Specificity can be applied to anything and everything the writer wants – think people (characters), places and location (setting), and things (objects). Most fiction writers have some form of a character profile or can find tons of examples on the Internet. My character profile in in Excel format and contains over 100 columns of information, from grade school to career, friendships, what they like to eat, how they talk, how they walk . . . you get the picture.

The next time you fill out your character profile, be at least aware of the specificity you can apply and include in the setting and locations of your story. It is guaranteed to improve the quality of your writing.

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NFL Commentators

Posted: November 6, 2013 in Uncategorized
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NFL Commentator: The Easiest Job in the World

Stand-up comedian Lewis Black has a bit where he asks, “What is the easiest job in the world?” He replies, “The weatherman in San Diego, who is on for about ten seconds, boasts a six-figure income, and predicts the weather as “nice.””

My sister lives in San Diego and attests the weather is not always “seventy-five and sunny,” but Mr. Black makes a valid point. After all, he is a comedian.

As a fan of NFL football that spends more time than I should sitting in front of the TV on Sundays and sometime Thursday nights, I must disagree with Mr. Black.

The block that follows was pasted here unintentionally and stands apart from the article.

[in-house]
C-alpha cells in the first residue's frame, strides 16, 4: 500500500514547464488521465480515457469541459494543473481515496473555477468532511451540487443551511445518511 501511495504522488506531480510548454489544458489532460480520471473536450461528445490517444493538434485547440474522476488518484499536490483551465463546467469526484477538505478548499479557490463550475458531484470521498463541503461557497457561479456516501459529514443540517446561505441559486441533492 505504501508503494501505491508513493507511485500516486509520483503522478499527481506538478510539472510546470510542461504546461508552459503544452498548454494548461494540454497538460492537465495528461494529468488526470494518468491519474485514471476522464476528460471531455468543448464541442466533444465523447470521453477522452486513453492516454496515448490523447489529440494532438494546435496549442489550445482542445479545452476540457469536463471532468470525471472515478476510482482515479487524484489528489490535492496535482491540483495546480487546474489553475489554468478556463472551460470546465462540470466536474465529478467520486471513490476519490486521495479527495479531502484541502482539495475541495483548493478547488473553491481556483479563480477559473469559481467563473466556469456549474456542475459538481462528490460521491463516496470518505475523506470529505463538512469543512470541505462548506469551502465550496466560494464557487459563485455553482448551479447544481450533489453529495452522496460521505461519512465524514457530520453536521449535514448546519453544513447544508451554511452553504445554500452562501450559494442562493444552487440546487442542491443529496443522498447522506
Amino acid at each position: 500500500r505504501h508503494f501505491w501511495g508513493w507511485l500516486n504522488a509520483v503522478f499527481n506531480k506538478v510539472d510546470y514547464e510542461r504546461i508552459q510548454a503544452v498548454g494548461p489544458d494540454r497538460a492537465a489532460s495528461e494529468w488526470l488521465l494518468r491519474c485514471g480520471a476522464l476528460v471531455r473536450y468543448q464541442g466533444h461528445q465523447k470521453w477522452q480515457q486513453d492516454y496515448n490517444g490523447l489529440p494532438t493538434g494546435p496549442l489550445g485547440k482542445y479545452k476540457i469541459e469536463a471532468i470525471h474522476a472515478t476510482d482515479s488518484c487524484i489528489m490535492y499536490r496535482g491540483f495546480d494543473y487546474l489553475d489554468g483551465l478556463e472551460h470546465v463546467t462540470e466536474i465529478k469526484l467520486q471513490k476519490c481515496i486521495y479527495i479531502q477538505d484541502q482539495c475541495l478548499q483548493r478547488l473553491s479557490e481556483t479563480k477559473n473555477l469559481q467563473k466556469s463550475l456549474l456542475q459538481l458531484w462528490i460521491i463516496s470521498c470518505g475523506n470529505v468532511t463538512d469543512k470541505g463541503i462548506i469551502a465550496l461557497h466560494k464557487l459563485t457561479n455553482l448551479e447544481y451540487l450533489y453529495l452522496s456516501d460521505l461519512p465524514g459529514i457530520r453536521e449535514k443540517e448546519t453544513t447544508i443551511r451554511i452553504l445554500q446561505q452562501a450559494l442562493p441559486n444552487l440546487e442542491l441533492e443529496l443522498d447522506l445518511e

I am convinced the easiest job in the world is a commentator for the National Football League, although from my experience, most sports commentators qualify. In the interest of time and space, I’ll comment on the NFL.

The requirement is simply this: a voice, commanding if possible, but anyone able to speak will suffice.

I watch and listen to the games week after week and it’s always the same, regardless of commentator or network. They all second-guess the play-calling, praise the coach and team when a play works, make suggestions or even chastise the coach and players when the play does not work as designed or expected.

I never heard a commentator say ‘bad call,’ when a play works, nor ever heard ‘good call’ when a play fails or results in a turnover. I suppose there is a feeling of satisfaction because they can never possibly be wrong in their assessment.

I envy them. Wouldn’t it be great if we all could make life decisions after knowing the result?

I can’t help but wonder if these commentators ever playback the game and listen to themselves. As communication and media professionals, shouldn’t they try to improve? Don’t their bosses notice they, in my opinion, add no value?

The examples are too numerous to mention but here are a few.

Situation : 3rd down and 1 yard to go
Play call : Run around end or pass downfield
Result : No gain or incomplete pass
Comment : “Bad call, the linebackers are too quick, run up the middle, keep it simple, he should not have thrown that pass.”